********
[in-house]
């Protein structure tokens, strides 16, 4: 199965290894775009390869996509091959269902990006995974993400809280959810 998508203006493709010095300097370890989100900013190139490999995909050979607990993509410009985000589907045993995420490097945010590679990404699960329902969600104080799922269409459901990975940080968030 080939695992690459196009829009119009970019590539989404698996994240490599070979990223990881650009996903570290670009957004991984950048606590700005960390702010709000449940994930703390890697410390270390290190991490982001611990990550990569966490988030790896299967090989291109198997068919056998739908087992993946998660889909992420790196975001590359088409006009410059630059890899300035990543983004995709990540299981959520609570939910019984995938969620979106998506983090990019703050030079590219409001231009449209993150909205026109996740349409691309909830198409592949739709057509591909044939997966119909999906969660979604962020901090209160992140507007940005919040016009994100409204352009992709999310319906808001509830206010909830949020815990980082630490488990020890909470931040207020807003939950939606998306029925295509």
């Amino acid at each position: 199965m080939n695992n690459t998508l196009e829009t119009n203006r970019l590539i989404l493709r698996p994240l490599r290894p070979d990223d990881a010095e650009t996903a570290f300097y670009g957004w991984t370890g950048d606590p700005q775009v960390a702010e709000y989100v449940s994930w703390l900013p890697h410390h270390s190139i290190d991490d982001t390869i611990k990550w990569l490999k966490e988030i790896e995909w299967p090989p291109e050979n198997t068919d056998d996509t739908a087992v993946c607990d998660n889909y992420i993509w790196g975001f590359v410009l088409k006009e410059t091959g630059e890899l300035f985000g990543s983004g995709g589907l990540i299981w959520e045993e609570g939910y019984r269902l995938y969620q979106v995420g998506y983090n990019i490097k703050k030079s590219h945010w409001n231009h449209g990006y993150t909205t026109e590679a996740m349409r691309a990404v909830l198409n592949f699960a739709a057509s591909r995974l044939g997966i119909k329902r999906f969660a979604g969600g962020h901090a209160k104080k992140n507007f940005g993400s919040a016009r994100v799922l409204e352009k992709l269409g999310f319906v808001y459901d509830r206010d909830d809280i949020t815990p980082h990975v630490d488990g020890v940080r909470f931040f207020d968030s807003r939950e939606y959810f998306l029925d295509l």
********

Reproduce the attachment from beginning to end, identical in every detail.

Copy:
[in-house]
């Protein structure tokens, strides 16, 4: 199965290894775009390869996509091959269902990006995974993400809280959810 998508203006493709010095300097370890989100900013190139490999995909050979607990993509410009985000589907045993995420490097945010590679990404699960329902969600104080799922269409459901990975940080968030 080939695992690459196009829009119009970019590539989404698996994240490599070979990223990881650009996903570290670009957004991984950048606590700005960390702010709000449940994930703390890697410390270390290190991490982001611990990550990569966490988030790896299967090989291109198997068919056998739908087992993946998660889909992420790196975001590359088409006009410059630059890899300035990543983004995709990540299981959520609570939910019984995938969620979106998506983090990019703050030079590219409001231009449209993150909205026109996740349409691309909830198409592949739709057509591909044939997966119909999906969660979604962020901090209160992140507007940005919040016009994100409204352009992709999310319906808001509830206010909830949020815990980082630490488990020890909470931040207020807003939950939606998306029925295509």
């Amino acid at each position: 199965m080939n695992n690459t998508l196009e829009t119009n203006r970019l590539i989404l493709r698996p994240l490599r290894p070979d990223d990881a010095e650009t996903a570290f300097y670009g957004w991984t370890g950048d606590p700005q775009v960390a702010e709000y989100v449940s994930w703390l900013p890697h410390h270390s190139i290190d991490d982001t390869i611990k990550w990569l490999k966490e988030i790896e995909w299967p090989p291109e050979n198997t068919d056998d996509t739908a087992v993946c607990d998660n889909y992420i993509w790196g975001f590359v410009l088409k006009e410059t091959g630059e890899l300035f985000g990543s983004g995709g589907l990540i299981w959520e045993e609570g939910y019984r269902l995938y969620q979106v995420g998506y983090n990019i490097k703050k030079s590219h945010w409001n231009h449209g990006y993150t909205t026109e590679a996740m349409r691309a990404v909830l198409n592949f699960a739709a057509s591909r995974l044939g997966i119909k329902r999906f969660a979604g969600g962020h901090a209160k104080k992140n507007f940005g993400s919040a016009r994100v799922l409204e352009k992709l269409g999310f319906v808001y459901d509830r206010d909830d809280i949020t815990p980082h990975v630490d488990g020890v940080r909470f931040f207020d968030s807003r939950e939606y959810f998306l029925d295509l």